"While Wandering a Vanished Sea", by James Bassett is decidedly Ballardian in imagery and affect. The memory artist Mimpi comes to the seaside city Runevan to practice his art, which involves altering people's memories, while claiming that he has been given Runevan's sea. One day he dies, and the sea seems to be gone – or was it ever there? Where did all their memories come from? A nice story. Brendan Connell contributes "A Season with Doctor Black", in which the title character, a dwarf and a scientific genius, spends his summer at his country home, and there encounters a beautiful woman, marooned by car trouble, and they enter into a relationship of ambiguous and shifting character. I found it interesting but not exceptional. Carol Emshwiller's "The Prince of Mules" reminded me just a bit of her recent SCI FICTION story "Water Master", in telling of a older single woman living in a dry rural place, who becomes intrigued by an isolated man who has something to do with water distribution. This is quite a different story, though, and it's a neat piece, telling in Emshwiller's characteristic deadpan voice of the woman's rather excessive obsession with Jake Blackthorn, who at least loves his mule.

At last we come to the stories that most impressed me. They do come, I will say, from names I expected a lot from: Brian Stableford, L. Timmel Duchamp, and Jeffrey Ford. Stableford's "The Face of an Angel" tells of a master plastic surgeon, sometime in the near future, who is confronted by a mysterious man with an unusual proposition. The man has a copy of a book created by the "comprachicos", who were notorious in the 17th Century for buying children and surgically deforming them for use as circus freaks. This man asserts that they actually had a more ambitious goal – to learn to surgically create a perfect face, the face of an angel. Now, with the modern surgeon's technology, and these old secrets, perhaps this goal can actually be reached – but at what costs? In "The Fool's Diary" Duchamp, as always fascinated by gender roles, purports to present an account of a diary kept by a dwarfish woman employed by the wife of King James I of England as a fool. The diary includes much comment on the position of women in the King's court, but also an extended description of a command performance of Shakespeare's "Twelfth Night", complete with much discussion on the curious gender switching of the characters in that play, and on the rather ambiguous future happiness of the women. And, finally, the Fool's abilities extend to something stranger – a trip (in some sense) to the "world" of "Twelfth Night", perhaps to hear directly from the characters their real feelings. It's a fascinating and thoughtful story. Finally, Ford's "The Weight of Words" is, I feel, the standout story of Leviathan 3. The narrator is despondent because his wife left him, and he attends lectures in his loneliness. One lecture is given by an Albert Secmatte. Secmatte advances a theory that the particular arrangement of words in printed matter, including such aspects as the font, influences perceived meaning in a way that can be quantified. (The key equation is given as "Typeface + Meaning x Syllabic Structure – Length + Consonantal Profluence / Verbal Timidity x Phonemic Saturation = The Weight of the Word or The Value".) He thinks Secmatte a crackpot, but after a demonstration he becomes convinced that the theory has some value. He asks Secmatte to rewrite his love letters to his departed wife so that they will be especially convincing, and in exchange agrees to help Secmatte with his business, which naturally involves advertising, eventually including some rather slimy political ads. The central idea here is not exactly new, but Ford's working out of it is intriguing, and the writing is beautiful, particularly the lovely closing. We are left thinking not just about subliminal advertising, but about good writing, and love.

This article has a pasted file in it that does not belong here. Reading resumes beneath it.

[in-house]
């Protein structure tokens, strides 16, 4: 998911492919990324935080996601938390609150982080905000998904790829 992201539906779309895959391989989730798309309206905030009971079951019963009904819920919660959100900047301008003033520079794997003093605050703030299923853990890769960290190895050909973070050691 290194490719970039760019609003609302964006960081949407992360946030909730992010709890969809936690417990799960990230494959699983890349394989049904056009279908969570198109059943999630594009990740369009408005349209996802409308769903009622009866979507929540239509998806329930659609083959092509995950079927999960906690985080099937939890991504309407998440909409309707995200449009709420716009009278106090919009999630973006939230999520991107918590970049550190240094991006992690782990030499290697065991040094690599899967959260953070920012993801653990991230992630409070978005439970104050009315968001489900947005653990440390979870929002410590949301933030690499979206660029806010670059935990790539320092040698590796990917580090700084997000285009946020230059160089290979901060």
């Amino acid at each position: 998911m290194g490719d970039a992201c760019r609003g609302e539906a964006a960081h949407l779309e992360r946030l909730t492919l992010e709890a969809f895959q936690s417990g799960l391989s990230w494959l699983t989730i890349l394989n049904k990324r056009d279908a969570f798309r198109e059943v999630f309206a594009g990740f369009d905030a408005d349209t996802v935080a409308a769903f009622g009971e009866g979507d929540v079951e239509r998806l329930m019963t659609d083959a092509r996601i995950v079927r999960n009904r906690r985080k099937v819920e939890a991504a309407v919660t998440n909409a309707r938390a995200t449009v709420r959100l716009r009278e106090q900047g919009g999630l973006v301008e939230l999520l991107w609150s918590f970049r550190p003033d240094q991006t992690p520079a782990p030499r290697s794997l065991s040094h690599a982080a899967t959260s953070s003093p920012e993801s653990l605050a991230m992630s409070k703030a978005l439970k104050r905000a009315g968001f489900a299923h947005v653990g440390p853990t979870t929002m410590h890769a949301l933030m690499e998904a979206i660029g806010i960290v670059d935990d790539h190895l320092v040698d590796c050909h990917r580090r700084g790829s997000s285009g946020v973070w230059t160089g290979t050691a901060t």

Leviathan 3 promises to be perhaps the outstanding original anthology of 2002. Its focus, from a genre reader's point of view, may be a bit narrow – there is no hard SF here, and only the occasional story would readily fit even traditional "soft SF" or "fantasy" categories. But what the anthology promises it delivers, and story after story is intriguing reading.